We propose an alternative method to design diffractive lenses free of spherical aberration for monochromatic light. Our method allows us to design diffractive lenses with the diffraction structure recorded on the last surface; this surface can be flat or curved with rotation symmetry. The equations that we propose calculate the diffraction profiles for any substratum, for any f-number, and for any position of the object. We use the lens phase coefficients to compensate the spherical aberration. To calculate these coefficients, we use an analytic-numerical method. The calculations are exact, and the optimization process is not required.

Spherical aberration is, in many cases, the most important of all primary aberrations, because it affects the whole field of the lens, including the vicinity of the optical axis. It is due to different focus positions for a marginal ray, meridional ray, and paraxial rays. An alternative to minimize the spherical aberration is to use diffractive optical elements (DOE). Diffractive lenses are essentially gratings with a variable spacing groove which introduces a chromatic aberration that is worse than conventional refractive/reflective optical elements. In some applications, an optical component may require a diffractive surface combined with a classic lens element. By using the diffractive properties, it is possible to design hybrid elements to obtain an achromatically corrected element [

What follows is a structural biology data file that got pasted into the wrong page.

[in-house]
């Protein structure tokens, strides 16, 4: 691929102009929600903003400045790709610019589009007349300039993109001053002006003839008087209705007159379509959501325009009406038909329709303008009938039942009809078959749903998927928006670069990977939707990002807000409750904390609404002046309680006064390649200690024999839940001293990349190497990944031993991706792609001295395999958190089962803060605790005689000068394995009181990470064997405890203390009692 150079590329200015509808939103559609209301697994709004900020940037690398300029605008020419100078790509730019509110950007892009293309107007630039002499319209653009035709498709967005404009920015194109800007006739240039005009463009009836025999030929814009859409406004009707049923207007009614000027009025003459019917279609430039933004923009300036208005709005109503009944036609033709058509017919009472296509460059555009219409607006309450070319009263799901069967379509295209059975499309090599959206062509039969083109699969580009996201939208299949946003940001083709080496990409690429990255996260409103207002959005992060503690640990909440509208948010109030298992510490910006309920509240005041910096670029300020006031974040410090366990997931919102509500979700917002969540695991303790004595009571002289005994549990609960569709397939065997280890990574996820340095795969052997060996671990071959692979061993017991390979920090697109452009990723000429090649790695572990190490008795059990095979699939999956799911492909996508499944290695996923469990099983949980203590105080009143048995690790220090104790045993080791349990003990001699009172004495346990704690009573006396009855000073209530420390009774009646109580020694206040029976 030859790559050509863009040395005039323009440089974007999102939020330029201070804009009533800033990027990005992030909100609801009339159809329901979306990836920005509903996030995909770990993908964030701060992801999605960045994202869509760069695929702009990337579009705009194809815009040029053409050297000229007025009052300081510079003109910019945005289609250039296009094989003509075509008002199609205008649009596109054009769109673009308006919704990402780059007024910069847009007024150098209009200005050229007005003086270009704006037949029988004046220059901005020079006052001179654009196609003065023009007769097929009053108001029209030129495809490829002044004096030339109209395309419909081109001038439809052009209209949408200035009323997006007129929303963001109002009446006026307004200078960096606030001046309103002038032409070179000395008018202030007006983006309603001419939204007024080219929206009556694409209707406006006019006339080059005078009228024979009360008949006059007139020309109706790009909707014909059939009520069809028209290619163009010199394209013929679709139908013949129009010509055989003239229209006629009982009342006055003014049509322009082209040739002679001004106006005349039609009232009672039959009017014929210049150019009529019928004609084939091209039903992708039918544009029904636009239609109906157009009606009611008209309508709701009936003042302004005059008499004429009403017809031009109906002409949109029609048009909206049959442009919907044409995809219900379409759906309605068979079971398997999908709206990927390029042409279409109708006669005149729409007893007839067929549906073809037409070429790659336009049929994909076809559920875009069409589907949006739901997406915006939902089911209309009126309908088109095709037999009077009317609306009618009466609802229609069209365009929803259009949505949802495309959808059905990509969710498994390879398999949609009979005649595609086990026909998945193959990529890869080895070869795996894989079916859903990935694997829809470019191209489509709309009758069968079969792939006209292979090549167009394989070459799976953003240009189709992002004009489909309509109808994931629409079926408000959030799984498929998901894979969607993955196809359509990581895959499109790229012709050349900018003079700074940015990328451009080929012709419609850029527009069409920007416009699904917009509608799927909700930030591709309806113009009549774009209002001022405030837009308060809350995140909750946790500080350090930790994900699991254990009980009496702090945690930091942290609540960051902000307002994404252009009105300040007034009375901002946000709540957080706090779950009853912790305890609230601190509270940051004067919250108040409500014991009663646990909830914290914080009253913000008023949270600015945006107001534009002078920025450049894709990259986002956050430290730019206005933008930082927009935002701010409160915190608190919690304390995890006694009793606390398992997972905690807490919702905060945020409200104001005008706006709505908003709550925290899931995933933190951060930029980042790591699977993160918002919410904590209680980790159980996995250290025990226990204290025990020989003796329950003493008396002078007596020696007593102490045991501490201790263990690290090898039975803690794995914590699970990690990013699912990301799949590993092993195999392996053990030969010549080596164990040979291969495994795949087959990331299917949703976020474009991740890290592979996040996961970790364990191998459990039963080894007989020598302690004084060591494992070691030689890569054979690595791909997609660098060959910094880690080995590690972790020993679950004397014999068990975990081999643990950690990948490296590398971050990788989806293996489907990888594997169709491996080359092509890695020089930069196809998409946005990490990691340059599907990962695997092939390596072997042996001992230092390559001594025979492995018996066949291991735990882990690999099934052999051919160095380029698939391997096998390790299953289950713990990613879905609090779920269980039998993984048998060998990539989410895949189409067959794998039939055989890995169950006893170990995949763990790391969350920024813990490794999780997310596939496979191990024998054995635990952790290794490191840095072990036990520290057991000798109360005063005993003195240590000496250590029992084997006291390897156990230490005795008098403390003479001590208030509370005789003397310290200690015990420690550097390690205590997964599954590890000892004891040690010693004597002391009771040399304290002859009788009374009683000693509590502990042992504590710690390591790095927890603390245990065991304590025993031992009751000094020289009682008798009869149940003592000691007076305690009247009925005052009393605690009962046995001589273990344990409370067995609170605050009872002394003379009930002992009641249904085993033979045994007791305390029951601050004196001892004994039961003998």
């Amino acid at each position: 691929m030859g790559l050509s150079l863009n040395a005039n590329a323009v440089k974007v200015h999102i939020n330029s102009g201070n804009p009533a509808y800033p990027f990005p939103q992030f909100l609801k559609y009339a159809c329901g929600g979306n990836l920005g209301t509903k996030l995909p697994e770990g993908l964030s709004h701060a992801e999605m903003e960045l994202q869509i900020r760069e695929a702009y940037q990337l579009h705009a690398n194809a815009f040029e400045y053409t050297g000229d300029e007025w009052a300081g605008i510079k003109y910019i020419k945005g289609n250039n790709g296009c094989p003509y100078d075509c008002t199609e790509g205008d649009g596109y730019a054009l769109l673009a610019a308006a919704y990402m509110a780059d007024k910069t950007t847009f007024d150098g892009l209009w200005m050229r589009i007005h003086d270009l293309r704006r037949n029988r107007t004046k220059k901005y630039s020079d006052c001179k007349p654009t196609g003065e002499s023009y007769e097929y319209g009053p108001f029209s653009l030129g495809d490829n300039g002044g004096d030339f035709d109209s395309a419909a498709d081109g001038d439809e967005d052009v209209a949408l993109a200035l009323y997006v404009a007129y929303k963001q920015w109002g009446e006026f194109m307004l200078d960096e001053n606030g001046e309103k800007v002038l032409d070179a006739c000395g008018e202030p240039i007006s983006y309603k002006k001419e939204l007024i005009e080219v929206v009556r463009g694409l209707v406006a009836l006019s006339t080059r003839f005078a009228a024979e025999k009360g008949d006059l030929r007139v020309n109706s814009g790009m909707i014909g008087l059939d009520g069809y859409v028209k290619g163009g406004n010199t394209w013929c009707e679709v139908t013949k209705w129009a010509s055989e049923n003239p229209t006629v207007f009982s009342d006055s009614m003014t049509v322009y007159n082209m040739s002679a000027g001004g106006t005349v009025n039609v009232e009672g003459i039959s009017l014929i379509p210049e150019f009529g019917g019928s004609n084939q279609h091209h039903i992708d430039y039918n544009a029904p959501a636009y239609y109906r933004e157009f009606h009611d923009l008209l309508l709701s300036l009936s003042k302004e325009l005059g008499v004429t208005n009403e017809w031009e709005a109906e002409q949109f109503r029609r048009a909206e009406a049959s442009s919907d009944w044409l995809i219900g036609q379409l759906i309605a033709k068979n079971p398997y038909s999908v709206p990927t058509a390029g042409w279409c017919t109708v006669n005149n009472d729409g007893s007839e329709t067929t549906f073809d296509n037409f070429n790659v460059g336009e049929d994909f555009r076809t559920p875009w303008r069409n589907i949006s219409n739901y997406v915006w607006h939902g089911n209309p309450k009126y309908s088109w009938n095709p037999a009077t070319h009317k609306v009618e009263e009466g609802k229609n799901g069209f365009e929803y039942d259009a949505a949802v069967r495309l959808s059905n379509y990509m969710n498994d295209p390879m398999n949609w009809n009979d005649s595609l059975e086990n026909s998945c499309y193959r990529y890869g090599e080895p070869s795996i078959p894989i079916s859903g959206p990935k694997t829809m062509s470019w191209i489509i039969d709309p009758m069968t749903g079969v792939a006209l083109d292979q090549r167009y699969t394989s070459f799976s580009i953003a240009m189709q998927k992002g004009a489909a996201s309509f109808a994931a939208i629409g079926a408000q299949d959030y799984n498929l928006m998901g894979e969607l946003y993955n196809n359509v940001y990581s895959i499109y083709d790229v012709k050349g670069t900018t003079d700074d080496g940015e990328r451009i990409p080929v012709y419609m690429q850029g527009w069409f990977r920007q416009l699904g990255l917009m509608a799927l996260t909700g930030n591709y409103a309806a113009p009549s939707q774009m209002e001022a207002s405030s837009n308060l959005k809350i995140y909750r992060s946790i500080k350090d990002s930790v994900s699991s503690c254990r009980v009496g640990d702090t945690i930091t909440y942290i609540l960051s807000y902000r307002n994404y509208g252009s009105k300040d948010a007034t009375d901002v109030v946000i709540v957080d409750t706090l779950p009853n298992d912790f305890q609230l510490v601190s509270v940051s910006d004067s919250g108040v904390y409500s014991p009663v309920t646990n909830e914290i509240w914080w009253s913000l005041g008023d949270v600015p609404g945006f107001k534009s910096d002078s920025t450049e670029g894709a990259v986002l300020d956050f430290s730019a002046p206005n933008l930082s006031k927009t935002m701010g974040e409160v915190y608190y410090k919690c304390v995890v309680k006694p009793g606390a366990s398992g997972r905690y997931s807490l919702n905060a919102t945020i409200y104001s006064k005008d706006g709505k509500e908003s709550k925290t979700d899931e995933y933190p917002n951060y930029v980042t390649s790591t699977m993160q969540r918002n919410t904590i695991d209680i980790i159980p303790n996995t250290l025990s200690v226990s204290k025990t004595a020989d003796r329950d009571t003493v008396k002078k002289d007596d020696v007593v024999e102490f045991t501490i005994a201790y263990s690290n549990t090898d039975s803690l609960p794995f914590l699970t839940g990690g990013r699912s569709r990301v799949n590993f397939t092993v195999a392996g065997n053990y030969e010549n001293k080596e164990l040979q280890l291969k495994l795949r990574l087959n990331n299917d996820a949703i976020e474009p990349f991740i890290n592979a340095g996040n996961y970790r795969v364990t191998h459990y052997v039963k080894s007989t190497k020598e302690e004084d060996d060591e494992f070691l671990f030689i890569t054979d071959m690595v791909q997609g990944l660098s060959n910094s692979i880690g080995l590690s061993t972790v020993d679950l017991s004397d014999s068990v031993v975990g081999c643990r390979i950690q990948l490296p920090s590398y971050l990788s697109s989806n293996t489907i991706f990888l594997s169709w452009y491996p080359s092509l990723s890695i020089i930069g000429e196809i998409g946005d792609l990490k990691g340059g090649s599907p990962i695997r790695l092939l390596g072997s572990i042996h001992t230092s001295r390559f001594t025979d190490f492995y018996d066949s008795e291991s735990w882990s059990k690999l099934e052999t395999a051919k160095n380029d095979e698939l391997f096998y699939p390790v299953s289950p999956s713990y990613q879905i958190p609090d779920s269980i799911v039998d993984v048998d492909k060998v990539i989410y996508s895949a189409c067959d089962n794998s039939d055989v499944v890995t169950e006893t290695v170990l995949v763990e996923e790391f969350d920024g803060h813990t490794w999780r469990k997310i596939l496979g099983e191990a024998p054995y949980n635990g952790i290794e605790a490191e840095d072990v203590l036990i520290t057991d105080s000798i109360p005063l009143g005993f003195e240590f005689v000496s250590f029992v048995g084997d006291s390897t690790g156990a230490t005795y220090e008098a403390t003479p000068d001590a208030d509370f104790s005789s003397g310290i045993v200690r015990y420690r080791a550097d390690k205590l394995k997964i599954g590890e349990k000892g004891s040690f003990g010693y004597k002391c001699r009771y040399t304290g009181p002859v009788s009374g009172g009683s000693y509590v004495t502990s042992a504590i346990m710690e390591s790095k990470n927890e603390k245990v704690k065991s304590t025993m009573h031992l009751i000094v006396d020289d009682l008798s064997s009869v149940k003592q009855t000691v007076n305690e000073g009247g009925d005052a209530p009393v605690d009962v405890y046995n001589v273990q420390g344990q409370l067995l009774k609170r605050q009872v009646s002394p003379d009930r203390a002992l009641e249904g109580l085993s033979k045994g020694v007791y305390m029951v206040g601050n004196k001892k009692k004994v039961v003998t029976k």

We use lens phase coefficients to compensate spherical aberration. To calculate these coefficients, we use an analytic-numerical method. The calculations are exact, simple and quick. A process of optimization is not required.

The manufacturing problem of diffractive lenses is not considered here; to solve this problem you can read Castro-Ramos et al. [

First, we describe the diffractive lenses theory. Also, we give a brief derivation of the general grating equation to trace a couple of light rays through a rotationally symmetrical surface. Then, we establish the analytic-numerical method to minimize spherical aberration. We propose some heights to correct the spherical aberration. Finally, we conclude by providing a design example.

Diffractive lenses can be described by a polynomial phase function [

We will consider that the diffractive lens is rotationally symmetrical, so (

Designers usually use some commercial optical design programs to obtain the lens phase coefficients by using an optimization process. We will describe an analytical method to obtain these coefficients.

To trace a pencil of rays through the diffractive optical surface, we use the grating equation. For a flat surface, the grating equation is given by

To analyze the light propagation through a diffractive curved surface, we have to change the form of the last equation. After some algebra, we obtain the general grating equation

Lens parameter. The diffractive surface is on the second surface.

The grating frequency of (

Then, if we want to find

The spherical aberration of the ray in any optical system can be expressed as

It is possible to correct the residual spherical aberration by using the third term of the expansion (

Transversal spherical aberration of the example one.

If we consider f/numbers to be small, we should correct the spherical aberration residual, and its peaks fall at values

The points for Kingslake analysis are

The number of

We have proposed a general expression to compute the phase coefficients. Now, we will show how theses coefficients minimize the spherical aberration with some numerical examples. All examples considered in this section have the diffracted order